Publish in this journal
Journal Information
Vol. 53. Issue 5.
Pages 288 (May 2017)
Vol. 53. Issue 5.
Pages 288 (May 2017)
Letter to the Editor
Full text access
Use of Thoracic Ultrasound in the Detection of Pneumothorax Resolution after Drainage
Uso de la ecografía torácica en la comprobación de la resolución del neumotórax tras drenaje
Daniel Coutinho
Corresponding author

Corresponding author.
, Maria João Oliveira, Carla Ribeiro
Pulmonology Department, Centro Hospitalar de Vila Nova de Gaia e Espinho, Vila Nova de Gaia, Portugal
Article information
Full Text
Download PDF
Full Text
To the Editor,

Pneumothorax follow-up is based on chest radiographs (CR), despite the previously demonstrated poor sensitivity of CR for small volume pneumothorax detection.1–3 According to American College of Chest Physicians guidelines, chest tubes should be removed in a staged manner, with most physicians performing a CR before clamping or removing the chest tube.4 In spite of these precautions, pneumothorax recurrence rates are as high as 54% within the first 4 years,5 and some of these recurrences may be due to residual pneumothorax that was present before clamping or removing the chest tube but overlooked on CR.2 In recent years, ultrasonography (US) has emerged as a sensitive, non-invasive procedure for the diagnosis of pneumothorax.1–3 However, its routine use in pneumothorax follow-up has not yet been well established. This purpose of this study was to evaluate the effectiveness of US in detecting absence of residual pneumothorax before chest tube removal in comparison with CR.

All patients with pneumothorax requiring drainage admitted to our pulmonology department between April 2014 and October 2015 were consecutively included. The absence of visualization of the pleural line on US for any clinical reason was an exclusion criterion. The primary endpoint was the number of residual pneumothoraces correctly diagnosed by US. No patient was excluded from our study.

US and CR were performed consecutively after bubbling had stopped. In the absence of residual pneumothorax on both US and CR the chest drain was clamped for 24h, then removed and the patient discharged. US was performed by a single chest physician using a 5–13MHz linear probe with the patient erect. US diagnosis of residual pneumothorax relied on the presence of any of these signs: lung point or abolition of lung sliding; lung pulse or B-lines in B-mode; and absence of seashore sign in M-mode. CR was performed with patient erect and interpreted by the physician in charge of the patient.

Sixteen male patients with unilateral pneumothorax were included (median age, 29 years). Pneumothorax cause was as follows: primary spontaneous (n=12), secondary to pulmonary emphysema (n=2), and iatrogenic (n=2). No residual pneumothorax was diagnosed by US or CR. Thus, chest drains were successfully clamped and removed in all patients, with no pneumothorax recurrence.

Our study showed that US is at least as good as CR in detecting residual pneumothoraces before chest drain removal in a pulmonology yard setting. A previous study2 has showed that US was better than erect CR for pneumothorax follow-up after drainage. This suggests that US might have an important role in pneumothorax management. In reality, US presents some advantages in this matter, such as greater sensitivity, bedside availability, and it has a fast learning curve.2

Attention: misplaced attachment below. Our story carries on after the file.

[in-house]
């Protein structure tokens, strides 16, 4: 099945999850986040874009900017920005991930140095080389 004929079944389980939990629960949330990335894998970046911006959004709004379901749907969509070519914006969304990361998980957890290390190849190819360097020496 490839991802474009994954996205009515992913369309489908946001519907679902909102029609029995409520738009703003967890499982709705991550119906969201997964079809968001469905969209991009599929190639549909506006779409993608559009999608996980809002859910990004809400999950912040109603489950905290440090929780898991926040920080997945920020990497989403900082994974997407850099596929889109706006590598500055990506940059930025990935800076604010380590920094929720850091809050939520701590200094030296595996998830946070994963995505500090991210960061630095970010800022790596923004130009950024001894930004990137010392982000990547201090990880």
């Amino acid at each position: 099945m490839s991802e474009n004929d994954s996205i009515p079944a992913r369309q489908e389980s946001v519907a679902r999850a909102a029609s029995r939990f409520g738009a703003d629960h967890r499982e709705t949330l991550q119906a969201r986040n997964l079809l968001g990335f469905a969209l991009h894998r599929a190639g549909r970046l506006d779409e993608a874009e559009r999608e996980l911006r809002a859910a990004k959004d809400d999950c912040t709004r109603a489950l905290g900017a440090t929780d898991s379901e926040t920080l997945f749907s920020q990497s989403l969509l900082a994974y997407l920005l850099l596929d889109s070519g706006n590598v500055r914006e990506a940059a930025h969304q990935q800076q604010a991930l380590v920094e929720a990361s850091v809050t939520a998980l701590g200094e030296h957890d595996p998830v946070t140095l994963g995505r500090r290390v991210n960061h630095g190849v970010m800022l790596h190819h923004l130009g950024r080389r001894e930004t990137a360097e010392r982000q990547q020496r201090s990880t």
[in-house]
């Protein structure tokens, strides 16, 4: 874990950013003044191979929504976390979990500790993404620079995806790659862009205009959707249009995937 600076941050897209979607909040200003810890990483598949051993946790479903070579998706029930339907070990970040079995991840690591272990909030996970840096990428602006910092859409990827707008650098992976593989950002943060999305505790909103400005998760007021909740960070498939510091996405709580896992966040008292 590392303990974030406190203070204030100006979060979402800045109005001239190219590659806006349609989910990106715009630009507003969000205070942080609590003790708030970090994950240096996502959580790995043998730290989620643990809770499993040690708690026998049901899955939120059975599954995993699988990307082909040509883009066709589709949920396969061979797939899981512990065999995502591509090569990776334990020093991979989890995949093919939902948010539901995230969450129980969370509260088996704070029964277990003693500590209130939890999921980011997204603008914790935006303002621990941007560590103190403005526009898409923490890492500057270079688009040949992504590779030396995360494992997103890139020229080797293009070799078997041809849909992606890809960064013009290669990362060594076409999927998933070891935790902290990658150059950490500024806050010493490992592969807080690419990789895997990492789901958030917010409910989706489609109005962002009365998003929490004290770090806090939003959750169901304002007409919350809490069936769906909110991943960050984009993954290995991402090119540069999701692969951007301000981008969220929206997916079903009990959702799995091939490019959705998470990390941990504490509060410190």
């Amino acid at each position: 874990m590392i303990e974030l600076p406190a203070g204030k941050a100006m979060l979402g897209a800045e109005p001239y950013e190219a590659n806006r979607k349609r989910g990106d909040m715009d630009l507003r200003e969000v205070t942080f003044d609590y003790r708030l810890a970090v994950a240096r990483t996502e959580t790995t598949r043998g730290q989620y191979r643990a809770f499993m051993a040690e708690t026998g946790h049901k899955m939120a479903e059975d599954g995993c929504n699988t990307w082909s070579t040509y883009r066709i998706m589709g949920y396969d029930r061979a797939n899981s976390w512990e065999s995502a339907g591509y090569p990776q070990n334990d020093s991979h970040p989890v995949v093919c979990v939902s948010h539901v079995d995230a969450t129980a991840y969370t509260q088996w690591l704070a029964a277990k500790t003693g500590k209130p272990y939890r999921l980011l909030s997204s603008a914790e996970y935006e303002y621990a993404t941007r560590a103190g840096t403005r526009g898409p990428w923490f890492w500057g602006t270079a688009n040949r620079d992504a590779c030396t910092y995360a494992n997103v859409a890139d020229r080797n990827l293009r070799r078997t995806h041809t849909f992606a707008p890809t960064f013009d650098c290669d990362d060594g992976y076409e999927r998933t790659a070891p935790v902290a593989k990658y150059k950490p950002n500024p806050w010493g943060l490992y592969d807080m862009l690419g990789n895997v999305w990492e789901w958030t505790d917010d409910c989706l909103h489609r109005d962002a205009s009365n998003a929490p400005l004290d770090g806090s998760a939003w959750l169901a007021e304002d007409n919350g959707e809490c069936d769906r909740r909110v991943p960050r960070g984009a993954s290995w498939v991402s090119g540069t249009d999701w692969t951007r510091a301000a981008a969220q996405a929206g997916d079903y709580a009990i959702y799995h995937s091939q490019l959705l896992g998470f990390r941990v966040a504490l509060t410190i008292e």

Because of a predominant ICU/trauma setting of previous studies,1,3 the vast majority of published evidence reports to a diagnostic accuracy comparison between supine US and CR. This favours the relevance of our study, which states the usefulness of US in the follow-up of pneumothoraces in a daily practice of a pulmonology yard setting.

Although obviously limited by our sample size, our study showed that US has a good performance in the detection of pneumothorax resolution after drainage.


Daniel Coutinho, Maria João Oliveira and Carla Ribeiro conceived the project idea and collected the data. Carla Ribeiro performed the imaging examination. Daniel Coutinho conducted the analyses. All authors interpreted and discussed the results. All authors wrote the manuscript. All authors have read and approved the final version.

K. Rowan, A. Kirkpatrick, D. Liu, K. Forkheim, J. Mayo, S. Nicolaou.
Traumatic pneumothorax detection with thoracic US: Correlation with chest radiography and CT-initial experience.
Radiology, 225 (2002), pp. 210-214
A. Galbois, H. Ait-Oufella, J.L. Baudel, T. Kofman, J. Bottero, S. Viennot, et al.
Pleural ultrasound compared with chest radiographic detection of pneumothorax resolution after drainage.
Chest, 138 (2010), pp. 648-655
W. Ding, Y. Shen, J. Yang, X. He, M. Zhang.
Diagnosis of pneumothorax by radiography and ultrasonography.
Chest, 140 (2011), pp. 859-866
M.H. Baumann, C. Strange, J.E. Heffner, R. Light, T.J. Kirby, J. Klein, et al.
Management of spontaneous pneumothorax. An American College of Chest Physicians Delphi Consensus statement.
Chest, 119 (2001), pp. 590-602
A. MacDuff, A. Arnold, J. Harvey.
Management of spontaneous pneumothorax: British Thoracic Society pleural disease guideline 2010.
Thorax, 65 (2010), pp. ii18-ii31

Please cite this article as: Coutinho D, Oliveira MJ, Ribeiro C. Uso de la ecografía torácica en la comprobación de la resolución del neumotórax tras drenaje. Arch Bronconeumol. 2017;53:288.

Copyright © 2016. SEPAR
Archivos de Bronconeumología

Subscribe to our newsletter

Article options

Are you a health professional able to prescribe or dispense drugs?